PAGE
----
Ambassador Huang: I think that Somalia has now seen through the true features of the Soviets. Their real future is one of “false support and real control.” A few years ago Egypt saw through their true colors. Now Somalia in turn has become clear about the true nature of the Soviets. This leads to the conclusion that anyone who deals with the Soviets for a long period will come to the same conclusion.

The Secretary: Perhaps I could say a word about where we stand in our discussions with the Soviets. I know you are going home and they will want to know where we stand, both on SALT and CTB. On SALT, the discussions are continuing, but there are still a number of issues to be resolved, some of which are difficult and complex. I can assure you that any final agreement will be an agreement that is advantageous to the US. We have refrained from publicly commenting on concessions that the Soviets have given to us during the negotiations since they are still going on. But I am satisfied, as is the President, that the direction in which the negotiations are moving is constructive and that as a result of these negotiations we will be in a better position as a result of SALT II agreements. There have been a number of misleading stories in the press. We have refrained from commenting on them because it would not be helpful during the negotiations to discuss the substance. The results will speak for themselves and will be satisfactory.

On CTB, I can cover the situation very briefly. As you undoubtedly saw, the Soviets recently agreed to a proposal which we have been pushing for a long time, i.e. that Peaceful Nuclear Explosions (PNE’s) should be covered as part of any treaty. For a number of months, the Soviets refused to accede to our position, but they have now changed their position and agreed to a moratorium on PNE’s for three years, which is the same period they have proposed for the treaty itself. They have proposed this be included in a protocol to the treaty, and we have taken this under consideration. There are other issues that are still unresolved and the negotiations are continuing. But that is where we stand on these two matters.

Ambassador Huang: I hope you will get satisfactory results, such as the Secretary said. Recently—today—we got the news that recent public opinion in West Germany is very concerned about your concessions to the Soviets. They are concerned that too many concessions will endanger West European security.

The Secretary: I would like to answer that. Chancellor Schmidt raised that. He wasn’t fully informed. He was talking of the cruise missile and on the cruise missile we got exactly what the West Germans were asking for. He has been informed now.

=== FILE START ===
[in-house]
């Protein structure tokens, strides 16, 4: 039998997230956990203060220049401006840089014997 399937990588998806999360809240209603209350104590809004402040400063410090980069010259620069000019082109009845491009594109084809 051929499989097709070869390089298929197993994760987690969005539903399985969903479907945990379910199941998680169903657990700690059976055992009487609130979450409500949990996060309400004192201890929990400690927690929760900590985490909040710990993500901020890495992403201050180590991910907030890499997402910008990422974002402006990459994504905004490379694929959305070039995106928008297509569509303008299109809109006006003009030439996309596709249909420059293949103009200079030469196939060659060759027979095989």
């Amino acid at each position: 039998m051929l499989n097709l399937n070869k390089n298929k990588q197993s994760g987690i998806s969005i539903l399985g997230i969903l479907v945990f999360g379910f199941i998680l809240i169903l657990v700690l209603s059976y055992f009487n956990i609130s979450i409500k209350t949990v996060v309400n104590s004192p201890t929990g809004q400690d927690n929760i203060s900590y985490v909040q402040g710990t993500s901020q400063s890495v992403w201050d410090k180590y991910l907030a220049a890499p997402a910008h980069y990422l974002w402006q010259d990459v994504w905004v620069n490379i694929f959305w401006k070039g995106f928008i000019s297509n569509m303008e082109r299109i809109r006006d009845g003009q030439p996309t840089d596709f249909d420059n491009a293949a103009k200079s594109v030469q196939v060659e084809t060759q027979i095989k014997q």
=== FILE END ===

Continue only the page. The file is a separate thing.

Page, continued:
[Page 273]

Ambassador Huang: Our only hope is that you will keep your vigilance high in talking to the Russians and will not be taken in.

The Secretary: We will keep high vigilance, never fear.

Ambassador Huang: I wonder whether you have said what you wanted to say. If so, I will say goodbye.

The Secretary: I have said everything. Is there anything else?

Ambassador Huang: The Chairman of the Board of Coca Cola, Mr. Austin, is waiting to meet me. But I will be glad to stay if there is anything else.

The Secretary: We received a cable today reporting on Ambassador Woodcock’s talk with Foreign Minister Huang Hua.4

Ambassador Huang: We got a message also.

Assistant Secretary Holbrooke: Do you (the Chinese) have any questions?

Ambassador Han: (Prompting Huang) Mr. Holbrooke asked if we have any questions.

Ambassador Huang: No questions. Not long ago, the Secretary and Mr. Holbrooke were in China and had talks with our leaders.

Assistant Secretary Holbrooke: (To the Secretary) You know, Ambassador Huang has invited Governor Harriman to go to China.

Ambassador Huang: Because it is his long cherished wish to visit Peking. Of course we would like to meet his wish.

The Secretary: That’s nice.

Ambassador Huang: He (Harriman) first wished to visit China in 1905, 72 years ago. During World War II, he visited various Chinese cities but not Peking.

The Secretary: Today is his birthday. Mrs. Vance was at a lunch today where they had a birthday cake for him.

Ambassador Huang: I hope we meet again in Peking.

The Secretary: That’s good.

  1. Source: Department of State, Executive Secretariat Files: Lot 84 D 241, Box 10, Vance NODIS Memcons, 1977. Secret; Nodis. Drafted by Roy on November 22. The meeting took place in the Secretary’s office.
  2. See Document 50.
  3. See Documents 50 and 51.
  4. Telegram 2654 from Beijing, November 14. (National Archives, RG 59, Central Foreign Policy File, P850056–1753)